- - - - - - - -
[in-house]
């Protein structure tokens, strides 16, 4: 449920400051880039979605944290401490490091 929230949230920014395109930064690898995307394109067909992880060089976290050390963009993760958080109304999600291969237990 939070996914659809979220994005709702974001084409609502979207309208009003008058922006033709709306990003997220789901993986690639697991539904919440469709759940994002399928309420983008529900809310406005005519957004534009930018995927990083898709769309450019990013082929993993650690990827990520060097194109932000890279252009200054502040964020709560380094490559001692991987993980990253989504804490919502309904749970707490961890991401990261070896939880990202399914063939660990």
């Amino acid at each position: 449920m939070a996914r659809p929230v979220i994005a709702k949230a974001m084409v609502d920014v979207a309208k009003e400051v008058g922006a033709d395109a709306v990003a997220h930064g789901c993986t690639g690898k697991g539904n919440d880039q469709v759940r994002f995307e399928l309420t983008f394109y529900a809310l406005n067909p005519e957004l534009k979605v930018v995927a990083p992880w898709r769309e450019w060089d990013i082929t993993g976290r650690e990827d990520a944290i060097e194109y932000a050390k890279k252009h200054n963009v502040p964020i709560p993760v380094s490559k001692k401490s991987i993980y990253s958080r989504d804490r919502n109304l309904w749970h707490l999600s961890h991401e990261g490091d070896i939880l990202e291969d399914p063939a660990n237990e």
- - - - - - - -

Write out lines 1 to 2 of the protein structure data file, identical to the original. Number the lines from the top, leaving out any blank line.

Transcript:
[in-house]
């Protein structure tokens, strides 16, 4: 449920400051880039979605944290401490490091 929230949230920014395109930064690898995307394109067909992880060089976290050390963009993760958080109304999600291969237990 939070996914659809979220994005709702974001084409609502979207309208009003008058922006033709709306990003997220789901993986690639697991539904919440469709759940994002399928309420983008529900809310406005005519957004534009930018995927990083898709769309450019990013082929993993650690990827990520060097194109932000890279252009200054502040964020709560380094490559001692991987993980990253989504804490919502309904749970707490961890991401990261070896939880990202399914063939660990």